Since 1950, humans have manufactured more goods than have ever existed in history. Our consumption of those goods – a highly inefficient use of our natural capital – has wrought a long list of environmental consequences. Staggering deforestation, check. Increasing greenhouse gas emissions, check. Rising heat, sea level, and incidence of extreme weather events – check, check and check.
To environmental experts, such evidence is the proverbial writing on the wall: we must transition to a low-carbon economy, stat, in order to avoid irrevocable damage. As President Obama affirmed, upon accepting his party’s nomination for president, no less:
“Climate change is not a hoax. More droughts and floods and wildfires are not a joke. They’re a threat to our children’s future.”
The president’s choice of words seemed a pointed response to Republican Senator James Inhofe, author of The Greatest Hoax and, it’s worth noting, recipient of $1.3m in campaign contributions from the oil and gas lobby.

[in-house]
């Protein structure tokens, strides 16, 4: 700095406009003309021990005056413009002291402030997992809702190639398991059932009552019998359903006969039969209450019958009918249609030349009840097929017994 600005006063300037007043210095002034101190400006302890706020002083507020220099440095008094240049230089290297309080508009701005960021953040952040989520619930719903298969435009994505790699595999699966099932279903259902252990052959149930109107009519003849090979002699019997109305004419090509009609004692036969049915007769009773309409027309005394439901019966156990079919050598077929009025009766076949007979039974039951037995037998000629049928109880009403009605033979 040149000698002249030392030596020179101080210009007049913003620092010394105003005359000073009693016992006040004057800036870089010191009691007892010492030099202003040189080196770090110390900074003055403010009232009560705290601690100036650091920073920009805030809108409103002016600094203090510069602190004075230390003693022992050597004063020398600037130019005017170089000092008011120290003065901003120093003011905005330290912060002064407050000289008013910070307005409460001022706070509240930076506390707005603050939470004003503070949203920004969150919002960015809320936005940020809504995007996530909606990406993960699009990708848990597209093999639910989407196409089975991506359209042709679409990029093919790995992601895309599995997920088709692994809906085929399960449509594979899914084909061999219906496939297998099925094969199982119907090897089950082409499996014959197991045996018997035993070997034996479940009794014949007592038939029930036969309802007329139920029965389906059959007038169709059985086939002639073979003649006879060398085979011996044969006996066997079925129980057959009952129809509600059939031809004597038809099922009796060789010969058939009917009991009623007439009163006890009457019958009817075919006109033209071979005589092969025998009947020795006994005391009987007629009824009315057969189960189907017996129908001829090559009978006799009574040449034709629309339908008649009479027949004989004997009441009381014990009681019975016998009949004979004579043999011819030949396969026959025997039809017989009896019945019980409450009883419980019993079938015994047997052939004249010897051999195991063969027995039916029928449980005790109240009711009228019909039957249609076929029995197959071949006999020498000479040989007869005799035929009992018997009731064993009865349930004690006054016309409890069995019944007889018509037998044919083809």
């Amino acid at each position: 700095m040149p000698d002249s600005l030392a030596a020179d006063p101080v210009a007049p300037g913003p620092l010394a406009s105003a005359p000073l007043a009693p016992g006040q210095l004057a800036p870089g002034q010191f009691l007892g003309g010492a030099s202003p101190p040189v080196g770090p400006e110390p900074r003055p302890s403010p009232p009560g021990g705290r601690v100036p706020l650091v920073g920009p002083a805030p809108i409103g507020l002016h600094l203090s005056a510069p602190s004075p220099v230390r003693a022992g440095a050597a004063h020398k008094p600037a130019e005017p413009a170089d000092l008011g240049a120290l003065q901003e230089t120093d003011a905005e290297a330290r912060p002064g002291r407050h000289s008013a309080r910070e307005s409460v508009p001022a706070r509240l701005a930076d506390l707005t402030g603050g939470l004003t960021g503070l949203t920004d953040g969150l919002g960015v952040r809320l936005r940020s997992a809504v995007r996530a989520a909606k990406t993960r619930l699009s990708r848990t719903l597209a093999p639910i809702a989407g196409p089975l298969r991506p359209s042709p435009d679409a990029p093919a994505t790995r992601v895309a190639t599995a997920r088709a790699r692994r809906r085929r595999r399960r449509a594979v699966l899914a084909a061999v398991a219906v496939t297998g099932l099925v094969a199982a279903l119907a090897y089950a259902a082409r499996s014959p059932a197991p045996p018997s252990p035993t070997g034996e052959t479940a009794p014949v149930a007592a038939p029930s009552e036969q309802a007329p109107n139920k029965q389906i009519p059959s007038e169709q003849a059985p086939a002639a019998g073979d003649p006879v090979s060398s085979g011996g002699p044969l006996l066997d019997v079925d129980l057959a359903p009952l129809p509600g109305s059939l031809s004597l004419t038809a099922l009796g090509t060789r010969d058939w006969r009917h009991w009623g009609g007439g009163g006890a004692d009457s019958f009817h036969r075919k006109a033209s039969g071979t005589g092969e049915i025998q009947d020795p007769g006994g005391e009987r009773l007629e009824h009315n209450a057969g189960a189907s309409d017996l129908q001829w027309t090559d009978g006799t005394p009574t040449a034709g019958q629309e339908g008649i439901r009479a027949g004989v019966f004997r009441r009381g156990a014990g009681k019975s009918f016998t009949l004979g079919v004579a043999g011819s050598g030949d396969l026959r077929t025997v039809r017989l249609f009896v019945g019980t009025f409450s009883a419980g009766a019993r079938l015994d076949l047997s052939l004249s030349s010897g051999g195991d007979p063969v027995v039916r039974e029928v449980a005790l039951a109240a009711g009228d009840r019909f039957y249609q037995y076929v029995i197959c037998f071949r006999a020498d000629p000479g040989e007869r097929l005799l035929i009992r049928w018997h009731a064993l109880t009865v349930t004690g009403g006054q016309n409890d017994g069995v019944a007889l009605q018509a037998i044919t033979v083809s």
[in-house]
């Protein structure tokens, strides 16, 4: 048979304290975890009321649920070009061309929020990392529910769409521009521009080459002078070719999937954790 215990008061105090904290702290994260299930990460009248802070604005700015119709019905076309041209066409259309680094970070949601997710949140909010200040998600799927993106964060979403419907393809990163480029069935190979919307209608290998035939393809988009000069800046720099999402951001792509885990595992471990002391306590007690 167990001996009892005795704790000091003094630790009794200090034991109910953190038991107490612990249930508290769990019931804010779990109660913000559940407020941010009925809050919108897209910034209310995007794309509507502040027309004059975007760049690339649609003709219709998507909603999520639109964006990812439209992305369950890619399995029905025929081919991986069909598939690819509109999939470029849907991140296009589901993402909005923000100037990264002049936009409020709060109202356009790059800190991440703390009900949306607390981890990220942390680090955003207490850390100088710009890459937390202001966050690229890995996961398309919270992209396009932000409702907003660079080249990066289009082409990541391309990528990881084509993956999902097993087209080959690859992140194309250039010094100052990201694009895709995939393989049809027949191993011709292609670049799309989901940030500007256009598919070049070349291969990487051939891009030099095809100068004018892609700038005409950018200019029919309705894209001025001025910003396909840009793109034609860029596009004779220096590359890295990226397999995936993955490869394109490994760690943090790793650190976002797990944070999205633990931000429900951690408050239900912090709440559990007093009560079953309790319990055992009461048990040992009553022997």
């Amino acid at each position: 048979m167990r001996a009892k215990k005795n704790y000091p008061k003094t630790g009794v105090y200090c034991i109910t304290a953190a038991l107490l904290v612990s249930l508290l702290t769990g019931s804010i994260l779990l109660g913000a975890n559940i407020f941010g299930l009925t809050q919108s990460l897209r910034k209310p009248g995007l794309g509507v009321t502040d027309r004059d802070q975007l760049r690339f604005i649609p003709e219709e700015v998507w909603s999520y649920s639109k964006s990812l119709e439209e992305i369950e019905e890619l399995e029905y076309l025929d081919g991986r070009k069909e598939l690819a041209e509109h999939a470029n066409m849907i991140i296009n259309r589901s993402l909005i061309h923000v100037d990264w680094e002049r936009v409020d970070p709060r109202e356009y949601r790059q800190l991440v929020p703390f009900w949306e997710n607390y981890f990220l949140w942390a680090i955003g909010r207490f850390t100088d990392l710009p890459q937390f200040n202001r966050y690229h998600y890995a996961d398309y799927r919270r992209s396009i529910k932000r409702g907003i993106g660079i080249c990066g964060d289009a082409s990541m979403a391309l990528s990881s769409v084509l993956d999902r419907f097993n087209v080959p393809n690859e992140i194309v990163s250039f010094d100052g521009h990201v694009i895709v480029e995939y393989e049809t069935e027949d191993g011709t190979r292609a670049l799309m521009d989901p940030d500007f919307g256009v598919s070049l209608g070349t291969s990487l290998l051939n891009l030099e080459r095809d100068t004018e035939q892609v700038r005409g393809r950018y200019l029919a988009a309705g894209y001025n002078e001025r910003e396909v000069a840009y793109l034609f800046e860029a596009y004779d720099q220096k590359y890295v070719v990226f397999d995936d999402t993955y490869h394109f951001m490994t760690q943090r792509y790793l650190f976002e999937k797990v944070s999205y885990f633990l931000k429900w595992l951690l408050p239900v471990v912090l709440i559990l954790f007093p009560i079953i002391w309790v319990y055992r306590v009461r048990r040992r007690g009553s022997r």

Political maneuvering aside, why are Americans so disengaged from climate change – arguably, one of the most critical problems of our time?
Denial ain’t just a river in Egypt; it’s also in places like North Carolina and perhaps even embedded into America’s cultural DNA. According to the latest study from the Yale Project on Climate Change Communication, the American public’s concern about global warming can be sorted into six categories, ranging from alarmed (13%) and concerned (26%), to cautious, disengaged, doubtful and dismissive (that’s the other 61% of us). Among the many explanations offered for the knowledge gap are clashing worldviews, varying education levels, demographics, and the media’s handling of the issue. [Keep reading]